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3 Questions with Tom Hausken

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Photonics Market Responds to COVID-19

With COVID-19 affecting the nation’s economy in every sector, photonics industries have been working to respond to closing factories and delayed exports. Tom Hausken, OSA’s senior industry adviser, offered Photonics Media a look at the current state of the industry.

Photonics Media: What impact have you seen on sectors of the photonics industry as a result of COVID-19?

Tom Hausken: The immediate effect is that the supply chains are disrupted. They were already changing before with the trade war, and now very much more so. But it’s not easy to change suppliers. If you can find new suppliers and qualify them, you may not be able to get the parts on planes right now. And if you can, you may have to pay a premium since the freight is half full. But all that said, it varies from company to company, with the actual impact hard to generalize.

PM: How have photonics companies responded to the industry impact during the coronavirus pandemic?

TH: Many photonics companies seem to have qualified as some kind of essential business, or are otherwise open or already returning to work. The effect is much less dramatic than with the hospitality or travel sectors, where business dropped off a cliff. The companies most negatively affected are not highly visible right now, but certainly small photonics businesses are the most vulnerable.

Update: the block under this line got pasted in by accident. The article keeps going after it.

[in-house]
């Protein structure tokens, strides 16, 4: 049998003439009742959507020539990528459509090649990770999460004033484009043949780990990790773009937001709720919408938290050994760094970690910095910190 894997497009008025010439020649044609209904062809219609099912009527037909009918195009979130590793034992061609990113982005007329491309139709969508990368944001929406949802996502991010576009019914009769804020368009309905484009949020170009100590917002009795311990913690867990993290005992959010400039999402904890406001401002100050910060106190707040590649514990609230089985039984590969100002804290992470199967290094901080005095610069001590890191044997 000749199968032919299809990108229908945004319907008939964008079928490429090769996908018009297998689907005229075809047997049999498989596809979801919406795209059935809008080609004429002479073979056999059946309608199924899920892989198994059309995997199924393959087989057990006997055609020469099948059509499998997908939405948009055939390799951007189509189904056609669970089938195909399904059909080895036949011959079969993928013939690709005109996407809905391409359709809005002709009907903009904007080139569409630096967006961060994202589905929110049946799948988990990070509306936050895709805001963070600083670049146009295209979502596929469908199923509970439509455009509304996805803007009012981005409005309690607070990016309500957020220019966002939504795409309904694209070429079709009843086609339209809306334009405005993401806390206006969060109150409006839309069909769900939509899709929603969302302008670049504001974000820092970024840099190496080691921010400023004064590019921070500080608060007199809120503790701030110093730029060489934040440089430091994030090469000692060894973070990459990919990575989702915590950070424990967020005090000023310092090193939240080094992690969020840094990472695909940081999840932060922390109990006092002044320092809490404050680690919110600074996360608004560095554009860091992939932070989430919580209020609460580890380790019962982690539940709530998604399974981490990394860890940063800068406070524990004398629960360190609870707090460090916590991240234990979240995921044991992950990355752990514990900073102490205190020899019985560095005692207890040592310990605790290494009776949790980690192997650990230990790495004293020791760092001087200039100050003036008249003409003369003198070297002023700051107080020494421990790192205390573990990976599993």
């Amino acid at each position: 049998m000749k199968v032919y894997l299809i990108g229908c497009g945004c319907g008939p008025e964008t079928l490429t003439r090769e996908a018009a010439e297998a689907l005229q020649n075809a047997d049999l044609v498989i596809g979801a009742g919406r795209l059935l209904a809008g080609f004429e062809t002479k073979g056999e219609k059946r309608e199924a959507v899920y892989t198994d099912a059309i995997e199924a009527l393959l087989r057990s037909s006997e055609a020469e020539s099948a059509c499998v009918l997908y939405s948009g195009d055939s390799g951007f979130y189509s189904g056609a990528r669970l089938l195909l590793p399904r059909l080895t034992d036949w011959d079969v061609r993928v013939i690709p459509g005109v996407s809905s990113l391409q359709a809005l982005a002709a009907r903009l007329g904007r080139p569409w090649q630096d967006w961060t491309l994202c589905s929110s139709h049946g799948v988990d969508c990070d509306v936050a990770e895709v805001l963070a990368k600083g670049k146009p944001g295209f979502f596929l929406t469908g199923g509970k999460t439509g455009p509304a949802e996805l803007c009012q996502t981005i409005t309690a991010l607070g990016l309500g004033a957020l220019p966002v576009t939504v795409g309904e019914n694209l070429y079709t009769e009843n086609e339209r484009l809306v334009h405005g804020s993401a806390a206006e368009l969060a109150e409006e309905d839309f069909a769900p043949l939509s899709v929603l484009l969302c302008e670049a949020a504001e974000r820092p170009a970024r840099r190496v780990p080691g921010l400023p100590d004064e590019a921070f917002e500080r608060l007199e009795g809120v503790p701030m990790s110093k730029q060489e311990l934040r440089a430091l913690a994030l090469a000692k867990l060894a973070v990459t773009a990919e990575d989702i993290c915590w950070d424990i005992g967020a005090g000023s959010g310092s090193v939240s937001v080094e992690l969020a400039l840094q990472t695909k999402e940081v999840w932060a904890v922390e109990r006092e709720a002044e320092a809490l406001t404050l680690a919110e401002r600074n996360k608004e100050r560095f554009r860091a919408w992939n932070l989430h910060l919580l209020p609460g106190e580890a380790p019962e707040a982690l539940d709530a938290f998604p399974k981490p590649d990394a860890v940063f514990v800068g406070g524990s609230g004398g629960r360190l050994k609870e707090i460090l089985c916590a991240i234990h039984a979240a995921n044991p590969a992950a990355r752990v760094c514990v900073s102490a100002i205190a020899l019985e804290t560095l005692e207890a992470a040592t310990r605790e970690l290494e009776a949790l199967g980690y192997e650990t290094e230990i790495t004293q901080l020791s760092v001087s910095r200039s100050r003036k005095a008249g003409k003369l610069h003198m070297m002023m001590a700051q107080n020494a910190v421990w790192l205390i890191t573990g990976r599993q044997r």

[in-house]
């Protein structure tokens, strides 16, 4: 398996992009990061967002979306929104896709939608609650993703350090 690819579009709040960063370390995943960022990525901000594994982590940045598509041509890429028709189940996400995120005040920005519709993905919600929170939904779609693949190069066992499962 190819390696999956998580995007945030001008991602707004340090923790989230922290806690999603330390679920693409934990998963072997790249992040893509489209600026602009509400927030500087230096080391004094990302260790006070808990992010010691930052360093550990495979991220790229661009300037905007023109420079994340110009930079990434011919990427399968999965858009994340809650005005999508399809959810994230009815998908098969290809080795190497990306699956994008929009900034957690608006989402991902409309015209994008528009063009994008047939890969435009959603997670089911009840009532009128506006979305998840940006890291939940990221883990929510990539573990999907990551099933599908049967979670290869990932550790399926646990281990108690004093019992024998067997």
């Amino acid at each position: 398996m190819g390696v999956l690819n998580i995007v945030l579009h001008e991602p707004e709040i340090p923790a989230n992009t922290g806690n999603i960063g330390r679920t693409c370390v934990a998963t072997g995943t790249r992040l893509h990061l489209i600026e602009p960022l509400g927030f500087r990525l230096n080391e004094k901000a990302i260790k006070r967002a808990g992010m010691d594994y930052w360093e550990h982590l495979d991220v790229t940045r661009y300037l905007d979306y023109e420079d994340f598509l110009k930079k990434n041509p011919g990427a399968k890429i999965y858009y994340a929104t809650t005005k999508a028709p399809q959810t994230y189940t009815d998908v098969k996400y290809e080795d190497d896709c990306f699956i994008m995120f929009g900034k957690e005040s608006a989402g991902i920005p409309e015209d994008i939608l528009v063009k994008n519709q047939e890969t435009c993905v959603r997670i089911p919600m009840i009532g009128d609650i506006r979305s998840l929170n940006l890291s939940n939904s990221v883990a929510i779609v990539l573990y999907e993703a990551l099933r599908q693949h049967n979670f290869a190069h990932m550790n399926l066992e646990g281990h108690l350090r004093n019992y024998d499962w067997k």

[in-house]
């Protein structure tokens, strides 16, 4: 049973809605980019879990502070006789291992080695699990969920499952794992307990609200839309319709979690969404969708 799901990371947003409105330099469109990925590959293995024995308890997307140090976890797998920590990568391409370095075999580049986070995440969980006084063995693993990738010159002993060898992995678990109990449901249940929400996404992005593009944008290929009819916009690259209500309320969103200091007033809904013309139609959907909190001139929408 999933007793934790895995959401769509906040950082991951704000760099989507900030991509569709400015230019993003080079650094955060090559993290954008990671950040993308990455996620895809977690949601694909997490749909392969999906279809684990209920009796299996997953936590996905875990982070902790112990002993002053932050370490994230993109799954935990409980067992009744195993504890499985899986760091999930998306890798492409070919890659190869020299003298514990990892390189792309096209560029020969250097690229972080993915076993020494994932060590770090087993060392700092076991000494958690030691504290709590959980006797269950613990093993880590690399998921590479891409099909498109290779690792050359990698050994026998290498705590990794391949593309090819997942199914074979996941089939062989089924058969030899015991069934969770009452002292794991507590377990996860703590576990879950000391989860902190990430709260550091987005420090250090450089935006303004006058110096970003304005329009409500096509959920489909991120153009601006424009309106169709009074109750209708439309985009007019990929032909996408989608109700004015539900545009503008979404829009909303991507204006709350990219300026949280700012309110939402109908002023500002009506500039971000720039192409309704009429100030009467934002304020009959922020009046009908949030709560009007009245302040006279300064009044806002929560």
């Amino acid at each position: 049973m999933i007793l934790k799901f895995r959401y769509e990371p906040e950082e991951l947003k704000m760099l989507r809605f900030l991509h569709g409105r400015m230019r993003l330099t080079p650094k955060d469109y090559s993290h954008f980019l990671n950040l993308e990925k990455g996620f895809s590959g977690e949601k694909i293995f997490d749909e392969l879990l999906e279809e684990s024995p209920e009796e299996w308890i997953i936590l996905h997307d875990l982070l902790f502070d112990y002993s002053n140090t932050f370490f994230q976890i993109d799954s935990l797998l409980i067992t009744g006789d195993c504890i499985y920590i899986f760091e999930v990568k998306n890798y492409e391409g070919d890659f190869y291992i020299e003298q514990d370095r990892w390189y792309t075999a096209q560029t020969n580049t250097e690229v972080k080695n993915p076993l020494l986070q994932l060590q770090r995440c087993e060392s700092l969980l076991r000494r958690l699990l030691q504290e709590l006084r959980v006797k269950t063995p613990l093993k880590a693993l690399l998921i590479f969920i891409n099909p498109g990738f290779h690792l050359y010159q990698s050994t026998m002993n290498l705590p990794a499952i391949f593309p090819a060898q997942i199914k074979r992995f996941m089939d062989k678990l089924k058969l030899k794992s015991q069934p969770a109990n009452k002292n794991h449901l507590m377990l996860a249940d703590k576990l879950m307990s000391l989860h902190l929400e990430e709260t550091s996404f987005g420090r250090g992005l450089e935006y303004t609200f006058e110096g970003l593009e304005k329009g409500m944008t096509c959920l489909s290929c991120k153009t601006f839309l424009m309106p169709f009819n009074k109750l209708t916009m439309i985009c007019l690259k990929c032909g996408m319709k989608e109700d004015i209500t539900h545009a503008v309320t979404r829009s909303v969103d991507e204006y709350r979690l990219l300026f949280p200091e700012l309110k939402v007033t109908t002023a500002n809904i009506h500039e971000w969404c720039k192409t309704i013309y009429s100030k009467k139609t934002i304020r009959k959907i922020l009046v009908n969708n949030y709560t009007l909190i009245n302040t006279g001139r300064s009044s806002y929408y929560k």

PM: With supply chains heavily dependent on Asian markets where virus cases seem to be making a slow but early recovery, what have you noticed as far as a response from photonics investors and the supply chains in China and surrounding countries?

TH: I won’t generalize about investors, which covers a broad category from holders of publicly traded stock all the way to venture capital. The good news is that Asian factories have worked hard to keep running, with some factories returning to normal levels in late March even as U.S. factories were closing down. Now the U.S. factories are bringing lines back to production that were suspended for many weeks. There are many reasons to look to Asia for signs. The pandemic largely hit there first, they have more memory and experience with this sort of crisis, and their economies are strongly dependent on exports that they will do their best to safely bring exports back up. They are making laptops and computer monitors as fast as they can. The concern is that once the surge in demand from pandemic-related reasons subsides, there could be a slump in demand for electronics later in the year. That’s just one sector. Others expect to do relatively well (such as communications and security), while others are at greater risk. Certain sectors like laser-based machine tools were already weak in 2019, and a slowdown only makes that worse.


Photonics.com
May 2020
Businesscoronavirussupply chainAsia PacificChinainvestorsstocksventure capitalfactoriessupply and demandcommunicationsecuritylaser-based machine vision marketlaser-based machine toolsCOVID-19

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